She might have opened her mouth to ask him to pass the butter, but another sentence had come out instead. A very strange sentence, I thought at the time. Without understanding what my mother was talking about, I recognized a clutch of implications. What did she know? And how could my father know she "knew" something and yet have to be reminded he had such information?
As the youngest of three children, I was used to being unenlightened during dinner-table conversations. I went on eating my pork chop. But it was impossible to ignore what happened next. My mother picked up her plate and, with a snap of her wrist, sailed it like a Frisbee straight across the dining room. China shattered. Mashed potatoes and gravy splattered against the wall and onto the blue carpet and sprayed my father's white shirt with grease spots. One half-eaten pork chop landed on top of the china cabinet.
It was an absurd and terrible moment, and in the way of such moments, also cinematic--with that pork chop balanced on top of the china cabinet and my family staring up at it with open mouths, which made me want to laugh. Even my mother looked as if she wanted to laugh. Her eyelids crinkled and the corner of her mouth jerked up. But the next instant she reached over and one after another sent my brother's, my sister's, and my own plate spinning.
"I won't pretend I don't know," she said. Then she stood up and left the room. We watched the kitchen's swinging door swing behind her. My father was still holding his fork.
Of course, for many people who grew up in the '70s, childhood was spent between parents, rather than with them. If parents didn't actually divorce, they certainly thought about it, often out loud, and sometimes requested their children's advice I've heard horror stories about Christmases spent in airports, scenes at high school graduations, photo albums with one parent or the other scissored out. I've heard so many of these stories that they're no longer remarkable--in fact, they have stopped being stories at all and have turned into cliches, and the more predictable the worse they are: the father remarries a witch who dislikes his children and turns him against them; the mother remarries a brute who likes her daughters too much. But any cliche has a fact for a heart, and the fact is that marriages, like political alliances, broke up all over this country in the 1970s, which in the latter case at least had never happened before.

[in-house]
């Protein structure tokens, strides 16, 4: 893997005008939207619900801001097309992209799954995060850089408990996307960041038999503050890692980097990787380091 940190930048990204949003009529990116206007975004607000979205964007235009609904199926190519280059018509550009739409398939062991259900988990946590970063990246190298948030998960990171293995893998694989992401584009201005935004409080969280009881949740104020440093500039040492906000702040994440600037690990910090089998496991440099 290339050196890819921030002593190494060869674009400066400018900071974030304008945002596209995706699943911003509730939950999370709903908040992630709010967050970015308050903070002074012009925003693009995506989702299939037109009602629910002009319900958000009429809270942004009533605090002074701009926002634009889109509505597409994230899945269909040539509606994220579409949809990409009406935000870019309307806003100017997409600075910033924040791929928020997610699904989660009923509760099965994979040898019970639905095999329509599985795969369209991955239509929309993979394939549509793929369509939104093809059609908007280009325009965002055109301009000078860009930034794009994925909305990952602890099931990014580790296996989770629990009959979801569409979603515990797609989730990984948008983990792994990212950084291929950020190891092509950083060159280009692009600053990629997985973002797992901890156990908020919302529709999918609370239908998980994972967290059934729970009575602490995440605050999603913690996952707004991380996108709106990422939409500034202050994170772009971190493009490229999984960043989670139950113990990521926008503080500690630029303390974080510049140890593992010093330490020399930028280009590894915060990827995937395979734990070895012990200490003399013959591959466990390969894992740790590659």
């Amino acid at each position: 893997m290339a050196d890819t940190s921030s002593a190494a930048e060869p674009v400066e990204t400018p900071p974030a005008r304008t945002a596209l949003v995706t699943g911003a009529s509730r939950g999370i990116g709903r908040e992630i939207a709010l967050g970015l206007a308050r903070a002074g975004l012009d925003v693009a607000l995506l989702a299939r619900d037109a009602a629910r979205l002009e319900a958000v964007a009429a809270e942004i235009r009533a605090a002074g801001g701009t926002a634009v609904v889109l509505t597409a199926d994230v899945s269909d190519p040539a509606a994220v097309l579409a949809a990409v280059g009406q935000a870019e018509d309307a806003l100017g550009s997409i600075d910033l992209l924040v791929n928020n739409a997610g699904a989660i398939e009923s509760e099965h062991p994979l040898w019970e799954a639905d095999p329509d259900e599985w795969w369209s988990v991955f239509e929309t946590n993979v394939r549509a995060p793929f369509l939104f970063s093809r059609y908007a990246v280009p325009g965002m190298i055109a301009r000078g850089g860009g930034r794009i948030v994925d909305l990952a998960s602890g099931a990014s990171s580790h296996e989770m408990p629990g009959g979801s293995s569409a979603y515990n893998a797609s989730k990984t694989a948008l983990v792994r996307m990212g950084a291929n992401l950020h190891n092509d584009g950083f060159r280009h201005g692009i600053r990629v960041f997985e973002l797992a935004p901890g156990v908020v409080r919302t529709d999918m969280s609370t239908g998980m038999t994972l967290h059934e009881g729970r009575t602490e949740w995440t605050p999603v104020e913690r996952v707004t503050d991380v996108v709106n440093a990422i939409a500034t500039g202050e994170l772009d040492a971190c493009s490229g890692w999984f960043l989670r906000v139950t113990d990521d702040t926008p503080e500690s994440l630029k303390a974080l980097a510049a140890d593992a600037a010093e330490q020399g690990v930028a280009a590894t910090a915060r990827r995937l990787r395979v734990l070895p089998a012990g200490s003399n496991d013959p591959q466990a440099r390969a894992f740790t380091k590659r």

The cause of my own parents' divorce was predictable enough. My father began seeing another woman. What spins their story in a slightly different direction is that the other woman happened to be my mother's younger sister, her favorite sister, Ada.
My mother never much trusted men. In her opinion, they lacked character. When she was seven her own father died of pneumonia after falling asleep drunk on a Baltimore park bench in the snow, leaving his wife with four little girls and no life insurance. They moved in with my mother's grandparents, who were well-to-do, but six months later her grandfather had a stroke and spent his last three years in bed, rattling the brass headboard with his good hand. It was soon revealed that he, too, had neglected to prepare for anyone's future, and after paying off the night nurses and the funeral bills, six females found themselves close to broke just as World War II was ending.